·         The Board was keen to develop anti-obesity initiatives at a cross-borough level, including Play Streets schemes. The Board considered the importance of ‘making every contact count’ by promoting health initiatives to the public at every opportunity. It was proposed that a high profile campaign should be launched to generate public interest; it was suggested that a campaign against a particular product may be effective.




That Haringey and Islington work together to:


(i)            Create healthier food environments and reduce sugar consumption:

·         To sign up to London’s Sugar Smart Campaign and to agree a joint pledge to make healthier food more affordable and accessible for our residents.

·         To encourage sign up to the Sugar Smart Campaign from our partners (including schools and community organisations).

·         To undertake a snapshot audit of the current food offer in public sector facilities across both boroughs in order to understand the quality and nutritional value of food on sale to our residents.

·         To develop a food standards policy and toolkit to work with providers to improve the food offer for all our residents.

·         That all organisations on the joint board work towards Healthy Workplace Charter ‘Excellence’.

(ii)           Build capacity and knowledge within the wider public health workforce


·      To promote Making Every Contact Count (MECC) within all organisations represented in the Haringey and Islington Health and Wellbeing Board.


(iii)          Identify joint funding to increase levels of physical activity

·         To support a joint Haringey and Islington bid for the Local Area Fund  ...  view the full minutes text for item 140.


Haringey and Islington Joint Health and Wellbeing Board - Terms of Reference pdf icon PDF 123 KB

Additional documents:


Stephen Lawrence-Orumwense, Assistant Head of Legal Services at LB Haringey, introduced the report which set out the terms of reference for a Joint Islington and Haringey Health and Wellbeing Board.


The Board agreed two minor amendments to the proposals as set out in the report. It was agreed that the committee should be a joint sub-committee of each borough’s respective Health and Wellbeing Boards; and that voluntary sector representation should be added to the membership of the joint committee. It was proposed that the voluntary sector representative of LB Haringey’s Health and Wellbeing Board could represent the interests of the voluntary sector across both boroughs, and it was agreed that Healthwatch Islington would liaise with the voluntary sector representative in regards to this.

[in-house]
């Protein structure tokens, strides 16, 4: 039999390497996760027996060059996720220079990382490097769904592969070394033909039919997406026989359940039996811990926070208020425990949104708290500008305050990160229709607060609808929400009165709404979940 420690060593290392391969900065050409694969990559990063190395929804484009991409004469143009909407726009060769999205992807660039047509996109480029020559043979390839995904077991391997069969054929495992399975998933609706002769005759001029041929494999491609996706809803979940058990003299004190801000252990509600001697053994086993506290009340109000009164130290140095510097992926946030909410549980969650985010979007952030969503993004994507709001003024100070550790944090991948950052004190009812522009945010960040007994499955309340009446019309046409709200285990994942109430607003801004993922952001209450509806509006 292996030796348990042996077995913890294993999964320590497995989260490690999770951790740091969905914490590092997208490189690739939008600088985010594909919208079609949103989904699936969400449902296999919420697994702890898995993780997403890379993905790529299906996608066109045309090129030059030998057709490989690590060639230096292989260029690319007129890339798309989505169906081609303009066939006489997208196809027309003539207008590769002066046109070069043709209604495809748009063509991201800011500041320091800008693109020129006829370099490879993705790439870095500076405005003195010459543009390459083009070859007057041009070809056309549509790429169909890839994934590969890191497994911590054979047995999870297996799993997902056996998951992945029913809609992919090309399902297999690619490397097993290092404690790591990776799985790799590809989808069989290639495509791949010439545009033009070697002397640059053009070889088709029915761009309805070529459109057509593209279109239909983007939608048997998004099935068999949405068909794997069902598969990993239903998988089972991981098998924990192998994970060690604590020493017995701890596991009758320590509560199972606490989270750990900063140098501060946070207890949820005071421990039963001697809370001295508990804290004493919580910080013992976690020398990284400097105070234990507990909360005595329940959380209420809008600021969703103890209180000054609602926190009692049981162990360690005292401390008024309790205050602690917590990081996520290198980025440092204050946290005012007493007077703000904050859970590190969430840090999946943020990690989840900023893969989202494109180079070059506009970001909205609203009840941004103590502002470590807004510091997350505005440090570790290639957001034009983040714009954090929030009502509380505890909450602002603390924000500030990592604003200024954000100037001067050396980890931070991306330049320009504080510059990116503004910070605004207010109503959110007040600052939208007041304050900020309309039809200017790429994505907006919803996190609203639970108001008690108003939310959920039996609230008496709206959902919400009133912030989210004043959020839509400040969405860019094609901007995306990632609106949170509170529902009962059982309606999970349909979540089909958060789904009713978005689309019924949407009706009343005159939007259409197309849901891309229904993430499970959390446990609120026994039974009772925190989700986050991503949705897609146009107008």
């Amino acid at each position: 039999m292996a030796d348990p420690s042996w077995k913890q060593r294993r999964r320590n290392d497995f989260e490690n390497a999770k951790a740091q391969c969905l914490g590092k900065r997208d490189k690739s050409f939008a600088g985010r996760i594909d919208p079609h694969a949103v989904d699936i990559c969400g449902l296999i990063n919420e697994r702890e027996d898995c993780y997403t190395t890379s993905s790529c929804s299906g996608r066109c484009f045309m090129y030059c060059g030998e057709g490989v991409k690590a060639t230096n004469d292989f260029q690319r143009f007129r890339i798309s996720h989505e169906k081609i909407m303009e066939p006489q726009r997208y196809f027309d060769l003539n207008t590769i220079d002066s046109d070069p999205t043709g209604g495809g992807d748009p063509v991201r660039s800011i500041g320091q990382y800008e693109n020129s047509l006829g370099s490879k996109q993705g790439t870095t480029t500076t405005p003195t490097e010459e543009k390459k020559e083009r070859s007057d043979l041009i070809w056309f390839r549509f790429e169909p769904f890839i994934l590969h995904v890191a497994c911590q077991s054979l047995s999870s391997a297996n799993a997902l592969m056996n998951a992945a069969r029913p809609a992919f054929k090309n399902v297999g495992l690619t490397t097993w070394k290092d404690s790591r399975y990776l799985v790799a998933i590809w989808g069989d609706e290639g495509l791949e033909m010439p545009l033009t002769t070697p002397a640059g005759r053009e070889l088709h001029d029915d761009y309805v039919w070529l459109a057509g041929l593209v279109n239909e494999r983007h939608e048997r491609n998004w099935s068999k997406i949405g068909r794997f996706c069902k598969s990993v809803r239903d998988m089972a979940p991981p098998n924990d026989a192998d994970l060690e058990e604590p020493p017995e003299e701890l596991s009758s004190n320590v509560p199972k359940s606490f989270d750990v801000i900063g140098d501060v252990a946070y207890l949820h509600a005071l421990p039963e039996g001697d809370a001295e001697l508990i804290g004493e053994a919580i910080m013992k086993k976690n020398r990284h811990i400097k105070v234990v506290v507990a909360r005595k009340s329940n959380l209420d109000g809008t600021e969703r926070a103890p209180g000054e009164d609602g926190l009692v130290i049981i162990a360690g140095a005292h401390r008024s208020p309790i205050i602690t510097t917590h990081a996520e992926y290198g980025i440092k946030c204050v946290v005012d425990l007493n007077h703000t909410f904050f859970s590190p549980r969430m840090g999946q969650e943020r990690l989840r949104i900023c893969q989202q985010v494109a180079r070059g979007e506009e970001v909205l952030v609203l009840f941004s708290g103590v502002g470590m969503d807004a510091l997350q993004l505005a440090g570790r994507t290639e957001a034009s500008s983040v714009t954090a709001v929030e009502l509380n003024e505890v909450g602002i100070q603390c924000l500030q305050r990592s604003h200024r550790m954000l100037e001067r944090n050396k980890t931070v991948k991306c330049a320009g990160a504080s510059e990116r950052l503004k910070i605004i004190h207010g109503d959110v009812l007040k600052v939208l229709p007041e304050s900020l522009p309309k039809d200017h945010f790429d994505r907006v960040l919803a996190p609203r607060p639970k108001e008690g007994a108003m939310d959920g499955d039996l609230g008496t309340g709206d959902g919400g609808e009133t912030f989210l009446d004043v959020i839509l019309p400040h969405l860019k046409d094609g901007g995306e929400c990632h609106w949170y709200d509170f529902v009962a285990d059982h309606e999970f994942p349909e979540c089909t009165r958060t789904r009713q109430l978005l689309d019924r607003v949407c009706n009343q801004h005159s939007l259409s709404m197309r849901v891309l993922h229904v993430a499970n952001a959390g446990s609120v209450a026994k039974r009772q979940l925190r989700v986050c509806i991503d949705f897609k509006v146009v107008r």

That the following be recommended to the Council for approval:


(i)            That the Haringey and Islington Joint Health and Wellbeing Board (i.e. a Joint Committee) be established to discharge on behalf of both boroughs the function of encouraging integrated workings between commissioners and providers of health and care in the two boroughs in so far as it relates to areas of common interest and for the purpose of advancing the health and wellbeing of their populations


(ii)           That the Terms of Reference of the Haringey and Islington Joint Health and Wellbeing Board which is attached as Appendix 1 be approved.


(iii)          That the Terms of Reference of the Health and Wellbeing Board be amended to permit when appropriate delegation of more functions to the Haringey and Islington Joint Health and Wellbeing Board.


Dates of Future Meetings

The Committee Clerk will provide an update on dates for future meetings of the new Haringey and Islington Joint Health and Wellbeing Board for the new municipal year 2017/18. 



To be agreed.